Every year Fortune magazine asks businesspeople to vote for a company they admire the most, from any industry.
The results are then compiled into a list, which many take as a definitive guide on corporate reputations.
Companies are rated in several key areas, including innovation, people management, use of corporate assets, social responsibility, quality of management, financial soundness, long-term investment, quality of products and services and global competitiveness.
Read on to discover the top five, and what makes them so highly regarded.
Apple has landed the number one spot on Forbes’ annual World’s Most Admired Companies list for six years in a row.
The IT giant might have had a tough time lately – what with speculation over weak earnings – but that’s not something that’s reflected in the opinions of its peers or fanatical customer base.
Although the company may have lost the Mac/PC wars to Microsoft during the early stages of its business, by reinventing itself and concentrating on its i range of products, it is now the ubiquitous leader of smartphones and computers for creatives.
A mantra of Apple’s, which undoubtedly helps it to stand head and shoulder above the competition, is that its engineers and designers have to make products that they would like to use themselves.
All of Apple’s products have come into being based on the fact that Steve Jobs was the company’s key customer and his engineers had to come to grips with that when they were fine tuning products and designs.
Google came a close second on the list thanks to its commitment to experience and always putting the user first.
As its website says: “Whether we’re designing a new internet browser or a new tweak to the look of the homepage, we take great care to ensure that they will ultimately serve you, rather than our own internal goal or bottom line.”
And rather than being an omnipresent force, it concentrates on doing one thing really well and working out how they can do it even better.
What’s more, like with any good company, Google is at the heart of innovation – forever adapting its service to make it better and more user-friendly.
A company motto is “great just isn’t good enough”, meaning you can count on the search engine to keep on grinding away for perfection.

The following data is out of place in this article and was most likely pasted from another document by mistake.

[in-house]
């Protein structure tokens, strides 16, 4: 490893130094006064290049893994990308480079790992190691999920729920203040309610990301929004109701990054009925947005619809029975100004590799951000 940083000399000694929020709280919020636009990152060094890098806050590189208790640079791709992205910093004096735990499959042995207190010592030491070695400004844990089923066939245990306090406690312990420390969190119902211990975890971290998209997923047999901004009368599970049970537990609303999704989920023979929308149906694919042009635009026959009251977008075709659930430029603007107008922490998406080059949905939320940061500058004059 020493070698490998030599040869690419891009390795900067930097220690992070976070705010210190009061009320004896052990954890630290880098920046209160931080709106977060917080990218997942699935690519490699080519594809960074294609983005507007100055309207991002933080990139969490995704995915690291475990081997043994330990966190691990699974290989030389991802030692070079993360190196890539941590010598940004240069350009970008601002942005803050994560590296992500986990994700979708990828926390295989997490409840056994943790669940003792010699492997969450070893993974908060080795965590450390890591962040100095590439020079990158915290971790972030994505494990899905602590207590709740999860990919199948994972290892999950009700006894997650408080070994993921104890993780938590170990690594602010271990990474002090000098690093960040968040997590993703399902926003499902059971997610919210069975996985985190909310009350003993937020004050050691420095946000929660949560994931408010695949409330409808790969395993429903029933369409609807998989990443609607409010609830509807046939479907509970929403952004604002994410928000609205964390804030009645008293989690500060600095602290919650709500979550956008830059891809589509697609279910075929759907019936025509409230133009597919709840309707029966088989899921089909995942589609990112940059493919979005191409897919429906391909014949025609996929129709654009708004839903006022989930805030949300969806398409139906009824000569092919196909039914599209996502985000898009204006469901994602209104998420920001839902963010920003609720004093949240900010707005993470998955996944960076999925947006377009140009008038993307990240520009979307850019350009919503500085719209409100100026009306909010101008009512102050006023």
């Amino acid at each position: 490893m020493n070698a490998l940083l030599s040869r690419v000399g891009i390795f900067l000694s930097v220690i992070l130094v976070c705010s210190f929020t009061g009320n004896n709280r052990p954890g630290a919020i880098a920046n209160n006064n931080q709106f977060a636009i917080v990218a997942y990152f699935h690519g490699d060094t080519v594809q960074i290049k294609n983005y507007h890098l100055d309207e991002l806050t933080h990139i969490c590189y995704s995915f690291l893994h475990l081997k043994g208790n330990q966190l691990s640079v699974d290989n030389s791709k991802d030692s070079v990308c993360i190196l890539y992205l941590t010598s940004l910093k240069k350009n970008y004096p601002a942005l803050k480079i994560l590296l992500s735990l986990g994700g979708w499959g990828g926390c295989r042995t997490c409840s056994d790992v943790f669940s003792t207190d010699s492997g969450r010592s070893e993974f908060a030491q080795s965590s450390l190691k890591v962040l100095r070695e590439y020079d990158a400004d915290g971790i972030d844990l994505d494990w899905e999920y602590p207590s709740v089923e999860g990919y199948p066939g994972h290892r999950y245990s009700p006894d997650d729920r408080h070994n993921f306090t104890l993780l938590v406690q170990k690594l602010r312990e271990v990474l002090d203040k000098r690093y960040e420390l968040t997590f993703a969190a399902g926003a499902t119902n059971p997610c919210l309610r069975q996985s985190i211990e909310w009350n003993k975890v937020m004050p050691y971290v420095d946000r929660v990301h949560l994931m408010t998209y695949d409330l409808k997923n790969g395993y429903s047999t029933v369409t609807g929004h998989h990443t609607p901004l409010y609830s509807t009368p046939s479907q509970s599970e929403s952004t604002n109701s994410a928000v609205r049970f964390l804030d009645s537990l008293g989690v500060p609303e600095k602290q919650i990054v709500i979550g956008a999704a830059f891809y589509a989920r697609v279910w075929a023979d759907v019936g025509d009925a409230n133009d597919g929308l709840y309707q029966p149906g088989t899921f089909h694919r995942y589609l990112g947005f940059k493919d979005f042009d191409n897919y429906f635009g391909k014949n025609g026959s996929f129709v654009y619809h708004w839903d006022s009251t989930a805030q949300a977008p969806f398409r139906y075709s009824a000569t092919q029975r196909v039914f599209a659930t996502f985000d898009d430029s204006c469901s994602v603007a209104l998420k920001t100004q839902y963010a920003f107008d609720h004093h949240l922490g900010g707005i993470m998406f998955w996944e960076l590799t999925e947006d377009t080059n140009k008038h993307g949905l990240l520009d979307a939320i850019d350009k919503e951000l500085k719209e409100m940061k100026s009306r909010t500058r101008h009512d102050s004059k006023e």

Amazon is nothing if not systematic and deliberate in everything that it does – an unconventional business model if you will.
Unlike other big companies out there, Amazon didn’t come to power by inventing a new product or service, it came to power by taking down an entire industry and to do so, it required strategy, not technical wizardry or cutting edge design.
The company’s vision is to be “earth’s most customer centric company; to build a place where people can come to find and discover anything they might want to buy online”.
Understanding Amazon’s reach is like trying to fathom space, but put simply, Amazon’s $34 billion (£21.9 billion) annual revenues are larger than the GDPs of half the countries in the world.
Coca-Cola has made steady progress in Fortune’s list, climbing 20 spots between 2007 and now, thanks to its ever-expanding portfolio of products. And given the drink company’s long history, the likelihood of it remaining in the definitive list is pretty much guaranteed.
One of the reasons why Coca-Cola is so successful is because it has reinvented its brand many times over its 127-year history through careful and systematic strategies.
And that is one of the key concepts of the company’s mission statement – to “refresh the world in mind, body and spirit”.
In order to continue to thrive in the way it has, Coca-Cola understands that the world around us is changing. By watching and analysing the shifts, the company is able to prepare, meaning it knows where it will be in the next ten year’s time and beyond.
Starbucks’ plans for sustained growth and global expansion has helped it to get inside Fortune’s top five most admired company list.
The coffee company has grown from 15 stores and 100 employees in 1987 to more than 6,200 stores in 30 countries serving more than 22 million customers worldwide each week.
And how has it achieved all this, you ask? By following six guiding principles relating to respect, dignity, quality, customer satisfaction and contributing positively to communities and environments.
Orin Smith, Starbucks president and CEO, said about the accolade: “We continue to believe that success comes not only by serving the highest quality coffees in the world, but by creating a wonderful work environment, which is essential if our people are expected to create an inviting atmosphere for our customers.”